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hydrating for summer sportSummer has finally arrived in BC, just in time for a busy event season. Whether you’re running, cycling or competing in any of the many equestrian events we have going in the lower mainland, knowing how to hydrate is key to getting the most out of your training and performance.

There’s a lot of confusion out there about what to drink and when, so today I’m going to dive in to how to hydrate properly depending on your goals and sport.

To sports drink or not to sports drink…

  •  Sports drinks are designed for two purposes:
  • To replace electrolytes lost in sweat (sodium and potassium)
  • To improve rate of fluid absorption in your gut

The mix of a bit of sugar, electrolytes and water is actually better absorbed than plain water under most conditions. That being said, we don’t always need this advantage and extra sugar and salt can be less than helpful when taken in excess.

When to use them:

Just a note here, you’ll see I specified “continuous” activity. For sports where there are longer breaks in between bursts of activity you likely will not need one unless you have multiple games and no chance to eat in between (like a long day of tournaments). Single softball or soccer games are great examples of sports where you’re better off sticking to plain water.

If your workout is less than 60 minutes of continuous activity:

Only use on really hot or humid days when intensity is high and you’re losing a LOT of sweat. We also replace electrolytes through food, so most often shorter workouts don’t require any supplementation, and the extra added sugars and sodium may contribute to weight gain, fluid retention, and isn’t great for health.

If your workout is 60-90 minutes of continuous activity:

If it’s hot or humid out you’ll likely want to include a sports drink of some sort in your fluid regimen, along with some plain water.  Unless you’re snacking during the session you’ll start to notice symptoms of electrolyte depletion near the end of your workout including fatigue and lethargy, and you may have depleted glucose stores.

If your workout is 90 minutes or more of continuous activity:

You’ll definitely need to include a sports drink as part of your regimen here, particularly in the warmer months. You’ll be depleting fluid, sodium, potassium and glucose stores enough that it will impact your performance. At this length you’ll also likely see some digestive changes and plain water may not be as well absorbed, leading to more serious dehydration.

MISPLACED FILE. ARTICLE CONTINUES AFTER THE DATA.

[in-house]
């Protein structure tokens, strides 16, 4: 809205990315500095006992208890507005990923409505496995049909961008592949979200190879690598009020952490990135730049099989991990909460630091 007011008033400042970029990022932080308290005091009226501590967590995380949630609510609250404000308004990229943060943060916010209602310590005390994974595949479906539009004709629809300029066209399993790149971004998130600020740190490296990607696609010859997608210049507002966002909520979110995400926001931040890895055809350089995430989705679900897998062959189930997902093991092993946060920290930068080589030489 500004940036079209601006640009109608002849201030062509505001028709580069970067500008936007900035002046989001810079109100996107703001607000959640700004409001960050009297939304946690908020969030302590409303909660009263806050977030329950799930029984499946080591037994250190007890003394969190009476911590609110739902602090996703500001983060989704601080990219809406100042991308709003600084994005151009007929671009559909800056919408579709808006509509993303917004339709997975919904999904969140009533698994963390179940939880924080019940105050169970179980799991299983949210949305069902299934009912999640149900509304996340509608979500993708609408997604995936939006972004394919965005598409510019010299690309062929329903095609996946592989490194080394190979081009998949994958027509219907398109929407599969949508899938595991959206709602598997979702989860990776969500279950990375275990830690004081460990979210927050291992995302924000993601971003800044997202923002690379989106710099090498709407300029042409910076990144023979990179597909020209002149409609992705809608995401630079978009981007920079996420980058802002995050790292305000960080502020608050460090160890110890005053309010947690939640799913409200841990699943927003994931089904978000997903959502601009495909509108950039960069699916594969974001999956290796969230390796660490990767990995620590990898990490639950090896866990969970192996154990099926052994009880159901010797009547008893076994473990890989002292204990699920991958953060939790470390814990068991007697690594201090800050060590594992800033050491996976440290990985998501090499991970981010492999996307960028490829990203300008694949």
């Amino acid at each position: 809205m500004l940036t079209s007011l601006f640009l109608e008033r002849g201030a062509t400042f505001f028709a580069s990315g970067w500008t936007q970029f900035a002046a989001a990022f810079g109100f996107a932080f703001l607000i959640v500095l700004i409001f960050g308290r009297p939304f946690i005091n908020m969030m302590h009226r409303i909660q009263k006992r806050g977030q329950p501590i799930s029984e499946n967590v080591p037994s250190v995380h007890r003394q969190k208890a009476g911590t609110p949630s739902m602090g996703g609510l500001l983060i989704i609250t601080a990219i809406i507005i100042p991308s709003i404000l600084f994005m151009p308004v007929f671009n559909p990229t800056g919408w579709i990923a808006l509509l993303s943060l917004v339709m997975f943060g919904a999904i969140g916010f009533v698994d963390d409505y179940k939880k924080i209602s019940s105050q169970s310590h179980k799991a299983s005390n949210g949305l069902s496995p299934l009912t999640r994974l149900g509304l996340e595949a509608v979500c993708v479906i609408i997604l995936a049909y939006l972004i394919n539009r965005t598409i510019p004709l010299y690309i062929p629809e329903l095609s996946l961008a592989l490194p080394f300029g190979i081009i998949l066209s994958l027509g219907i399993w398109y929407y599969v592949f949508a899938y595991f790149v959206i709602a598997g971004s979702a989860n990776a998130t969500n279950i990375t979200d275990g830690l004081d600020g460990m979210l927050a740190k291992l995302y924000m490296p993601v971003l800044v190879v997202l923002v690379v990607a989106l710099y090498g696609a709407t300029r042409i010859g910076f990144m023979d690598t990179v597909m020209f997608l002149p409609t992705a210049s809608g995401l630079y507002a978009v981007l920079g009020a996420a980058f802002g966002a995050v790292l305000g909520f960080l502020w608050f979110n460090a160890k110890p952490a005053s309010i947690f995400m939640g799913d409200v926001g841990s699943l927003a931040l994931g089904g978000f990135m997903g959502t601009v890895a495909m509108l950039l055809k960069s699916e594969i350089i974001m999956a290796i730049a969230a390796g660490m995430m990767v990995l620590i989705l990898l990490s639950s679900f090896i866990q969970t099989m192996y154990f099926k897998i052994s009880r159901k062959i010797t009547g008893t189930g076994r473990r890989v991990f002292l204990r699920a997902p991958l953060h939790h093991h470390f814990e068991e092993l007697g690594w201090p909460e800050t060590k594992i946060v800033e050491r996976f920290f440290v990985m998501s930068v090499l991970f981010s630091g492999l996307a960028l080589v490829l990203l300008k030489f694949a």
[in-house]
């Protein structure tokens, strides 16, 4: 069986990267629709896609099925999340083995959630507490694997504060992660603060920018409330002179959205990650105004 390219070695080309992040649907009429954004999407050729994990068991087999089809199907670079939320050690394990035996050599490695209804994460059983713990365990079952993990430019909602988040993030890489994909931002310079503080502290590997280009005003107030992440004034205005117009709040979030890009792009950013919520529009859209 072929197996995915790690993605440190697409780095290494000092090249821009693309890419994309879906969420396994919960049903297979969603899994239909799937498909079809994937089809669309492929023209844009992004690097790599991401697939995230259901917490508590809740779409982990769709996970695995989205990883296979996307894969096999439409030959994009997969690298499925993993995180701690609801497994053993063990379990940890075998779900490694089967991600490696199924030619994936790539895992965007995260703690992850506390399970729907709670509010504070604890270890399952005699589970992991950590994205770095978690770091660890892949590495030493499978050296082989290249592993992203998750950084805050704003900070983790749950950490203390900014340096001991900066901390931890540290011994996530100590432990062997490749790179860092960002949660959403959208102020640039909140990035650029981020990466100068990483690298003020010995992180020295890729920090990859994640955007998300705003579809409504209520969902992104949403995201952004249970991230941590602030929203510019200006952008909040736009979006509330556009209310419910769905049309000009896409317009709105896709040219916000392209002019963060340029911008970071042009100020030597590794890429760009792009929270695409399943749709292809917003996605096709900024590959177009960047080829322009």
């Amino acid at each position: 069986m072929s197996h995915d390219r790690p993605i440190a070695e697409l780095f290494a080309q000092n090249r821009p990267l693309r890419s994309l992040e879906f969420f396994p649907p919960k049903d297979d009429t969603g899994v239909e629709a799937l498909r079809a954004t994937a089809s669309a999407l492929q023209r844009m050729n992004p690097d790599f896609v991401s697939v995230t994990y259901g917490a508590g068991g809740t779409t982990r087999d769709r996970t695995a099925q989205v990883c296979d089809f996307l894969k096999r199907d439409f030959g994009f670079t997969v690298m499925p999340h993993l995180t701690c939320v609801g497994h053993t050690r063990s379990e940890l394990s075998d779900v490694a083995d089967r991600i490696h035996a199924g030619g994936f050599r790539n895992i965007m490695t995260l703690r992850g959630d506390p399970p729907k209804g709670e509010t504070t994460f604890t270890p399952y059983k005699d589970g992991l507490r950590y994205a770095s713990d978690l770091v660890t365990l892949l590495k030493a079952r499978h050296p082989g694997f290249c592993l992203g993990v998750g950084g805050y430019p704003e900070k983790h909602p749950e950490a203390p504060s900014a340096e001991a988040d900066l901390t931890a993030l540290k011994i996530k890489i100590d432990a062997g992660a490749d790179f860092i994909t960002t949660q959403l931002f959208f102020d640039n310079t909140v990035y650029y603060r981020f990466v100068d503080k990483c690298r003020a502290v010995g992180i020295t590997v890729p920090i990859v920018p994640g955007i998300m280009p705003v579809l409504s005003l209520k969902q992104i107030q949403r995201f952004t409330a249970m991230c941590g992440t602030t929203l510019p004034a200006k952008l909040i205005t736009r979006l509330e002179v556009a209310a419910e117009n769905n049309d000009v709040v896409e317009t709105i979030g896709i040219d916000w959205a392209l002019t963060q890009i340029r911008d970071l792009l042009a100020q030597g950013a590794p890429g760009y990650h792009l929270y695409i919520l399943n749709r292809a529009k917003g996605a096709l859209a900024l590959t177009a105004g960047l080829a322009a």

Can you have too much?


→For the average active person, the excess sugar and sodium isn’t helpful and is linked to weight gain and long term health issues. Most are also heavy on the food dyes which negatively impact long term gut health, as well as other additives that aren’t considered “everyday” ingredients.

→For those who are training and competing, too much sodium will lead to to fluid retention which can actually slow you down through both extra weight and reduced mobility/strength in the muscles. I encourage all my competitive clients to experiement with finding the right mix of water, sports drinks and snacks at home during training to avoid unhappy surprises come race day. Don’t forget, many gels/bars/blocks/beans have sodium in them too, so we want to account for what we’re getting from all sources


There is a huge array of commercial powders and ready made liquids for you to try. If you can look for one without dyes (although this is hard to find) and a limited ingredient list. It should contain both sodium and potassium, as well as a sugar source such as glucose.

You can also make your own healthier version at home that will have more potassium as well as vitamins, minerals and antioxidants to help repair and refresh!

For a homemade rehydration drink try the following:

Homemade Rehydration Drink For Sport
  •  3 cups/750 mL warm water
  • ½ tsp table salt (finer salts will dissolve more easily than sea salt or kosher)
  • 1 cup/250 mL Orange juice, pineapple juice, or grape juice

Stir salt in to warm water until dissolved, mix in juice and chill.

 Nutritional Information:

Per 1 cup/250 mL

  • 7-9 grams sugar
  • 66-118 mg potassium
  • 287 mg sodium

As always, if you need help finding the right nutrition strategies to get the most out of your summer activities and sports, connect with me at info@westccoastnutrition.ca or call 778.389.4802 to figure out if you’re the right fit for our services. Happy adventuring!

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How do you stay hydrated while you’re training and competing in the summer heat? I’d love to hear what you’re up to on our facebook page.

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